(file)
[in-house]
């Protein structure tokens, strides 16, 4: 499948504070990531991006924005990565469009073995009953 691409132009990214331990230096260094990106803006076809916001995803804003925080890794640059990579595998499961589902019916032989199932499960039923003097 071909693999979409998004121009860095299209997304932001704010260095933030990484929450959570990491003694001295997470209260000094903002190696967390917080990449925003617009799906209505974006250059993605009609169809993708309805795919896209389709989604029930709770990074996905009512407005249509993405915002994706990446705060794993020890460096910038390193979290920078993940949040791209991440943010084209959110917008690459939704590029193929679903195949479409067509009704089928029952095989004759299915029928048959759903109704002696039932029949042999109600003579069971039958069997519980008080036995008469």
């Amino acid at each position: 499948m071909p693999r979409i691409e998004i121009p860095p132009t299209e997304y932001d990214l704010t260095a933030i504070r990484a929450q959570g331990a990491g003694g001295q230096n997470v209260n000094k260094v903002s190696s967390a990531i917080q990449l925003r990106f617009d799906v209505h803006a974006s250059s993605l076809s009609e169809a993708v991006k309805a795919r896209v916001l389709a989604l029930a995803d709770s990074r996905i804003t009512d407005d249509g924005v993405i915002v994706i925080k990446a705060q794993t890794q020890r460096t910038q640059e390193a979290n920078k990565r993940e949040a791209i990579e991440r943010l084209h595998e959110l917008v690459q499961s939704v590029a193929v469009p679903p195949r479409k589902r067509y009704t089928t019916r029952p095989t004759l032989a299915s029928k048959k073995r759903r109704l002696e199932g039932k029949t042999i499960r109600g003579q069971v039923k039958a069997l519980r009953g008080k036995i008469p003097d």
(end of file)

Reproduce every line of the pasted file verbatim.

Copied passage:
[in-house]
């Protein structure tokens, strides 16, 4: 499948504070990531991006924005990565469009073995009953 691409132009990214331990230096260094990106803006076809916001995803804003925080890794640059990579595998499961589902019916032989199932499960039923003097 071909693999979409998004121009860095299209997304932001704010260095933030990484929450959570990491003694001295997470209260000094903002190696967390917080990449925003617009799906209505974006250059993605009609169809993708309805795919896209389709989604029930709770990074996905009512407005249509993405915002994706990446705060794993020890460096910038390193979290920078993940949040791209991440943010084209959110917008690459939704590029193929679903195949479409067509009704089928029952095989004759299915029928048959759903109704002696039932029949042999109600003579069971039958069997519980008080036995008469």
């Amino acid at each position: 499948m071909p693999r979409i691409e998004i121009p860095p132009t299209e997304y932001d990214l704010t260095a933030i504070r990484a929450q959570g331990a990491g003694g001295q230096n997470v209260n000094k260094v903002s190696s967390a990531i917080q990449l925003r990106f617009d799906v209505h803006a974006s250059s993605l076809s009609e169809a993708v991006k309805a795919r896209v916001l389709a989604l029930a995803d709770s990074r996905i804003t009512d407005d249509g924005v993405i915002v994706i925080k990446a705060q794993t890794q020890r460096t910038q640059e390193a979290n920078k990565r993940e949040a791209i990579e991440r943010l084209h595998e959110l917008v690459q499961s939704v590029a193929v469009p679903p195949r479409k589902r067509y009704t089928t019916r029952p095989t004759l032989a299915s029928k048959k073995r759903r109704l002696e199932g039932k029949t042999i499960r109600g003579q069971v039923k039958a069997l519980r009953g008080k036995i008469p003097d």